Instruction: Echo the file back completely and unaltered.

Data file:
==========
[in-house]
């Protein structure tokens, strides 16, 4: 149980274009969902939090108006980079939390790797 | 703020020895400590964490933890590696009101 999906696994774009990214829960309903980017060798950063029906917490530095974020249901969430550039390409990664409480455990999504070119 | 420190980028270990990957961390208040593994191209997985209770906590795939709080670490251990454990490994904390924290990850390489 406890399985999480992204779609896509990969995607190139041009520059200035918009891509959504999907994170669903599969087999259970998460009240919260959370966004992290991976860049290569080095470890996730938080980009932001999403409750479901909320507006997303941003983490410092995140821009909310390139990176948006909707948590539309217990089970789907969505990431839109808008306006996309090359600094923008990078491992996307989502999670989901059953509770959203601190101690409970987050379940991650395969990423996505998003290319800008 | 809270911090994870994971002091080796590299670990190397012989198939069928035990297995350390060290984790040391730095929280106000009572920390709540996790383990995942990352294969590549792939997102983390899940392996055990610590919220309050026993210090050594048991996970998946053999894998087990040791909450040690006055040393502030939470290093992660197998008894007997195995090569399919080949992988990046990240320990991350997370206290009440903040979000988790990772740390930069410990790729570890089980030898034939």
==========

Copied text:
[in-house]
């Protein structure tokens, strides 16, 4: 149980274009969902939090108006980079939390790797 | 703020020895400590964490933890590696009101 999906696994774009990214829960309903980017060798950063029906917490530095974020249901969430550039390409990664409480455990999504070119 | 420190980028270990990957961390208040593994191209997985209770906590795939709080670490251990454990490994904390924290990850390489 406890399985999480992204779609896509990969995607190139041009520059200035918009891509959504999907994170669903599969087999259970998460009240919260959370966004992290991976860049290569080095470890996730938080980009932001999403409750479901909320507006997303941003983490410092995140821009909310390139990176948006909707948590539309217990089970789907969505990431839109808008306006996309090359600094923008990078491992996307989502999670989901059953509770959203601190101690409970987050379940991650395969990423996505998003290319800008 | 809270911090994870994971002091080796590299670990190397012989198939069928035990297995350390060290984790040391730095929280106000009572920390709540996790383990995942990352294969590549792939997102983390899940392996055990610590919220309050026993210090050594048991996970998946053999894998087990040791909450040690006055040393502030939470290093992660197998008894007997195995090569399919080949992988990046990240320990991350997370206290009440903040979000988790990772740390930069410990790729570890089980030898034939």